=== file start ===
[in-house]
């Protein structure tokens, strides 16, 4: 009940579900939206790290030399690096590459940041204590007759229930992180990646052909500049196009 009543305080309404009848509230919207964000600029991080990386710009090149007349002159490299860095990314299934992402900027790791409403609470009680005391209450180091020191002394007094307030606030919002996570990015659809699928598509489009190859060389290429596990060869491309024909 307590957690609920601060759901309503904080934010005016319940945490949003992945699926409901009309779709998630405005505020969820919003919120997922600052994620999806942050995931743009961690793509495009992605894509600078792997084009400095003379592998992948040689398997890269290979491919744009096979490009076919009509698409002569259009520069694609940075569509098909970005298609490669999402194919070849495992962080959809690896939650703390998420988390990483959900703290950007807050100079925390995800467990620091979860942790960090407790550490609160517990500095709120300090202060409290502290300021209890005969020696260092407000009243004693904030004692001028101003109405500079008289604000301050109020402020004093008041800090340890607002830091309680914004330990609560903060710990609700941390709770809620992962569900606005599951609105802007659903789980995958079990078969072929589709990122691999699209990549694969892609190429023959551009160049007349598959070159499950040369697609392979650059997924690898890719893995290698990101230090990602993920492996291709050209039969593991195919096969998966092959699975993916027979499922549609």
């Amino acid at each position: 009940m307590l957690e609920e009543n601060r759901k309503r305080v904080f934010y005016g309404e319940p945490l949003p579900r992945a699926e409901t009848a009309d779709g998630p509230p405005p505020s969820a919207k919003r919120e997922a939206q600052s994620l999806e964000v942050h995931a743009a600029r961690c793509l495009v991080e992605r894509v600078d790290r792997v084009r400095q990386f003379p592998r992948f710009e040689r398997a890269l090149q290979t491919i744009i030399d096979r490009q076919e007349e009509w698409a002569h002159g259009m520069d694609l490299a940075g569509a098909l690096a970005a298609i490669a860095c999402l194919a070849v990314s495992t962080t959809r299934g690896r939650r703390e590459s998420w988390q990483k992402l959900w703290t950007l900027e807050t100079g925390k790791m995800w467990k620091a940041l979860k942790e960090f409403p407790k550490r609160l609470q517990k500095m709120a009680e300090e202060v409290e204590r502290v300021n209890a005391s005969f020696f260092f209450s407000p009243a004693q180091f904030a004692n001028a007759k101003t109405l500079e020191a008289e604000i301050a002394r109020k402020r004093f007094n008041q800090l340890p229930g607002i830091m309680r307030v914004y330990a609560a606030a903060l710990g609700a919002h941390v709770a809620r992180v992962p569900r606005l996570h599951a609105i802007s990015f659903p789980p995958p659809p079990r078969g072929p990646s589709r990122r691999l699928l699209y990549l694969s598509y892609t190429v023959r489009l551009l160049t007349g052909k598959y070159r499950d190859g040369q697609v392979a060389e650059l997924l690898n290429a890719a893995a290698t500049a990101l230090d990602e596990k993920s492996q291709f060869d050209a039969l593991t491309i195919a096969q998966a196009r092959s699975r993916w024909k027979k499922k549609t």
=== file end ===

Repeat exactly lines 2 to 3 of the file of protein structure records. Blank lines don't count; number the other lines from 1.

């Protein structure tokens, strides 16, 4: 009940579900939206790290030399690096590459940041204590007759229930992180990646052909500049196009 009543305080309404009848509230919207964000600029991080990386710009090149007349002159490299860095990314299934992402900027790791409403609470009680005391209450180091020191002394007094307030606030919002996570990015659809699928598509489009190859060389290429596990060869491309024909 307590957690609920601060759901309503904080934010005016319940945490949003992945699926409901009309779709998630405005505020969820919003919120997922600052994620999806942050995931743009961690793509495009992605894509600078792997084009400095003379592998992948040689398997890269290979491919744009096979490009076919009509698409002569259009520069694609940075569509098909970005298609490669999402194919070849495992962080959809690896939650703390998420988390990483959900703290950007807050100079925390995800467990620091979860942790960090407790550490609160517990500095709120300090202060409290502290300021209890005969020696260092407000009243004693904030004692001028101003109405500079008289604000301050109020402020004093008041800090340890607002830091309680914004330990609560903060710990609700941390709770809620992962569900606005599951609105802007659903789980995958079990078969072929589709990122691999699209990549694969892609190429023959551009160049007349598959070159499950040369697609392979650059997924690898890719893995290698990101230090990602993920492996291709050209039969593991195919096969998966092959699975993916027979499922549609």
């Amino acid at each position: 009940m307590l957690e609920e009543n601060r759901k309503r305080v904080f934010y005016g309404e319940p945490l949003p579900r992945a699926e409901t009848a009309d779709g998630p509230p405005p505020s969820a919207k919003r919120e997922a939206q600052s994620l999806e964000v942050h995931a743009a600029r961690c793509l495009v991080e992605r894509v600078d790290r792997v084009r400095q990386f003379p592998r992948f710009e040689r398997a890269l090149q290979t491919i744009i030399d096979r490009q076919e007349e009509w698409a002569h002159g259009m520069d694609l490299a940075g569509a098909l690096a970005a298609i490669a860095c999402l194919a070849v990314s495992t962080t959809r299934g690896r939650r703390e590459s998420w988390q990483k992402l959900w703290t950007l900027e807050t100079g925390k790791m995800w467990k620091a940041l979860k942790e960090f409403p407790k550490r609160l609470q517990k500095m709120a009680e300090e202060v409290e204590r502290v300021n209890a005391s005969f020696f260092f209450s407000p009243a004693q180091f904030a004692n001028a007759k101003t109405l500079e020191a008289e604000i301050a002394r109020k402020r004093f007094n008041q800090l340890p229930g607002i830091m309680r307030v914004y330990a609560a606030a903060l710990g609700a919002h941390v709770a809620r992180v992962p569900r606005l996570h599951a609105i802007s990015f659903p789980p995958p659809p079990r078969g072929p990646s589709r990122r691999l699928l699209y990549l694969s598509y892609t190429v023959r489009l551009l160049t007349g052909k598959y070159r499950d190859g040369q697609v392979a060389e650059l997924l690898n290429a890719a893995a290698t500049a990101l230090d990602e596990k993920s492996q291709f060869d050209a039969l593991t491309i195919a096969q998966a196009r092959s699975r993916w024909k027979k499922k549609t």